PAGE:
Having said all that, thanks for the very thoughtful and informative comment. I hope you become a regular to My Little Nomads.

      Reply
      1. Matt Langdon (@theherocc)

        After reading about air travel with infants before we travelled, I have paid for an extra seat for my infant and put the car seat in. Every time. If that plane has really bad turbulence or goes off the end of the runway, your kid is basically dead without being strapped into a car seat. I wouldn’t drive my car without a car seat, the same goes for a plane.

        My guess on the lap seat thing is the same as in a car – if the impact is severe enough, it basically folds you in half – or worse.

        I now use a CARES harness for my 2.5 year old. Works great.

        When using a car seat or harness though, make sure you have the documentation with you. An attendent on Aer Lingus forced us to use a lap belt despite us having bought an extra seat for the car seat. She actually made us take our kid out of the seat for take off and put her on our lap. She said the plane would not take off until we did so.

        Reply
  3. Nadine

    The Mclaren stroller is great. I had a cheapo stroller for my first and thought it was fine. No problem, why would you waste that much money on an expensive stroller. And then I got one from my parents for our 2nd child and What A Difference! It’s really worth it. You spend so much time pushing the dang thing. It’s worth it. Never traveled with my kids though. LOL. But starting to think about it and research it. Maybe holiday in Hawaii or Mexico this Thanksgiving. Nadine. Thx.

    Reply
  4. Henna

    The Ergo baby carriers are superb. Compared to the Bjorn it’s better, but the Bjorn is also a fair bit cheaper.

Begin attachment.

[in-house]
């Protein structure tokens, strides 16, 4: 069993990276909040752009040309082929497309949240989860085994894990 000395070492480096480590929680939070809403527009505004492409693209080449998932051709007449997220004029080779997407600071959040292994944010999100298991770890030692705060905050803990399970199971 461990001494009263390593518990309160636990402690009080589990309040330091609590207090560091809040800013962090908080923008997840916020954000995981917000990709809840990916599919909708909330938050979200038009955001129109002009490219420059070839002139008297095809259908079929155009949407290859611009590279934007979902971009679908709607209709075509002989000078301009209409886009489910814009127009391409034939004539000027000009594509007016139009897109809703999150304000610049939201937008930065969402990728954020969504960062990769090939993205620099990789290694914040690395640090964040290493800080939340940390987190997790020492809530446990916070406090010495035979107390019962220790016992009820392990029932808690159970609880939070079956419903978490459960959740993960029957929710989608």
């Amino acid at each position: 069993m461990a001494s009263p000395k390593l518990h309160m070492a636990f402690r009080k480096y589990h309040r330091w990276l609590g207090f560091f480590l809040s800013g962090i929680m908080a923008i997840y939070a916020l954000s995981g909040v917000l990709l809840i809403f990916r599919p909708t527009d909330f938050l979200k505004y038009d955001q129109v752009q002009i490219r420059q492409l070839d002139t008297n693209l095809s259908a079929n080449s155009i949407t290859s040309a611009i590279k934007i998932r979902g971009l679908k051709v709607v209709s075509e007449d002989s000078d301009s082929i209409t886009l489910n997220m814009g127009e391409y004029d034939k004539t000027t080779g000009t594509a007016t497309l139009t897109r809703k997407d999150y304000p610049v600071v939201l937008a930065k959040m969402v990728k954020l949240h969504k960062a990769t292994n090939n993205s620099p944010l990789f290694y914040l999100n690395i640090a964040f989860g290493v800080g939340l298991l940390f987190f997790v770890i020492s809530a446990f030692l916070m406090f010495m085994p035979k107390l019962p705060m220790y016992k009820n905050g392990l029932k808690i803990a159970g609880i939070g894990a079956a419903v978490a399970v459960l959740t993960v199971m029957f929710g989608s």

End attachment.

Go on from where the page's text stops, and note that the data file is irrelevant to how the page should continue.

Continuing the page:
Reply
  5. A.R. from Hawaii

    I’m always surprised by how rare high chairs are in foreign countries. Where do kids sit? I suppose they don’t eat out like we do. Bring a good quality diaper bag with lots of little pockets. Makes life easier. And sunscreen for sure. We couldn’t find it for a few days in the Philippines and got a bit of a sunburn (Baby was covered.)
    Happy Travels.

    Reply
  6. L.A. just back from Mexico

    The travel cubes are great. Highly recommend. Work in just about any bag and really save room. A cheap rain jacket. It rains eveerywhere and it’s nice to be able to stay dry without getting too warm.

    Cheers.

    Reply
  7. MyBossIsTeething

    I have a very similar packing list! I love the Bjorn as well. I would add the Phil and Ted’s Sport (or ideally, their new Explorer) to the recommended stroller list. We just bought the Explorer and love it already. It is all-terrain, so you don’t need to lift it over bumps. It’s pricey, but worth it. And it has an optional second seat attachment.

    I’m a mommy blogger as well (www.mybossisteething.com). I will definitely be bookmarking your site!

    Reply
  8. Megan in New York

    My packing list would include a sun hat, a baby bath, diaper cream and lots of plastic bags. Thanks for all the good ideas.

    Reply
  9. Tina from St. Paul

    Already received great advice from you on a trip I am planning to Greece with myself and my daughter and am trying to figure out the best strategy for carrying our gear with us. I will be using an Ergo baby carrier when needed for my daughter, who will be almost 2 at the time, and only really want to carry one other bag as a carry on (too many checked bag ‘lost luggage’ horror stories) and will be packing as light as I possibly can. Do you have a travel pack you would recommend? It is likely at times I will be both carrying my daughter and the pack, so I’m assuming I will wear one on the front and one on the back. I’ve thought about rolling packs, but they are heavier and the wheel mechanism takes up a lot of room.